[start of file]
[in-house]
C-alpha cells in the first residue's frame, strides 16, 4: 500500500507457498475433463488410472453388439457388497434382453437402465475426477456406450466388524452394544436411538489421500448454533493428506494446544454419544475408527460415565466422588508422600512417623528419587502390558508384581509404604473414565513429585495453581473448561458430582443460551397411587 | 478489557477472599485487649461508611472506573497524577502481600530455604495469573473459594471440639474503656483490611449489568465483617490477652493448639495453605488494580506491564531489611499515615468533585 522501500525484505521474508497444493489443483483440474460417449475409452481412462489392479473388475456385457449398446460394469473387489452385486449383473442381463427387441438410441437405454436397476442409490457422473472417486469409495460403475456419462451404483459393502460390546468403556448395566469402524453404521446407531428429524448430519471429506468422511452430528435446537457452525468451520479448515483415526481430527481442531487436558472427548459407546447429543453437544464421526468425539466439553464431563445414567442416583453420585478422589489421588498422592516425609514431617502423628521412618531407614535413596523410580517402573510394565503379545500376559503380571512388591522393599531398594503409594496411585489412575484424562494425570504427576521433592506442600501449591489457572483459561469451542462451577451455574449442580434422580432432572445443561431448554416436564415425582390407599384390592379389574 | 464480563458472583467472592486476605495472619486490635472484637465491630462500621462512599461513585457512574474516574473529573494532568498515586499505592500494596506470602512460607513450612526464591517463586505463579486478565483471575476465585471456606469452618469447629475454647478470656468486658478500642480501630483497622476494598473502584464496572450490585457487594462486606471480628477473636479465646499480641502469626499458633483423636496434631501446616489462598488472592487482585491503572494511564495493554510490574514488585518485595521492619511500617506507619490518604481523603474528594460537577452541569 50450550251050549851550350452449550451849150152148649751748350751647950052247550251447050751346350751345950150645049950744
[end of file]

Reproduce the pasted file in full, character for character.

[in-house]
C-alpha cells in the first residue's frame, strides 16, 4: 500500500507457498475433463488410472453388439457388497434382453437402465475426477456406450466388524452394544436411538489421500448454533493428506494446544454419544475408527460415565466422588508422600512417623528419587502390558508384581509404604473414565513429585495453581473448561458430582443460551397411587 | 478489557477472599485487649461508611472506573497524577502481600530455604495469573473459594471440639474503656483490611449489568465483617490477652493448639495453605488494580506491564531489611499515615468533585 522501500525484505521474508497444493489443483483440474460417449475409452481412462489392479473388475456385457449398446460394469473387489452385486449383473442381463427387441438410441437405454436397476442409490457422473472417486469409495460403475456419462451404483459393502460390546468403556448395566469402524453404521446407531428429524448430519471429506468422511452430528435446537457452525468451520479448515483415526481430527481442531487436558472427548459407546447429543453437544464421526468425539466439553464431563445414567442416583453420585478422589489421588498422592516425609514431617502423628521412618531407614535413596523410580517402573510394565503379545500376559503380571512388591522393599531398594503409594496411585489412575484424562494425570504427576521433592506442600501449591489457572483459561469451542462451577451455574449442580434422580432432572445443561431448554416436564415425582390407599384390592379389574 | 464480563458472583467472592486476605495472619486490635472484637465491630462500621462512599461513585457512574474516574473529573494532568498515586499505592500494596506470602512460607513450612526464591517463586505463579486478565483471575476465585471456606469452618469447629475454647478470656468486658478500642480501630483497622476494598473502584464496572450490585457487594462486606471480628477473636479465646499480641502469626499458633483423636496434631501446616489462598488472592487482585491503572494511564495493554510490574514488585518485595521492619511500617506507619490518604481523603474528594460537577452541569 50450550251050549851550350452449550451849150152148649751748350751647950052247550251447050751346350751345950150645049950744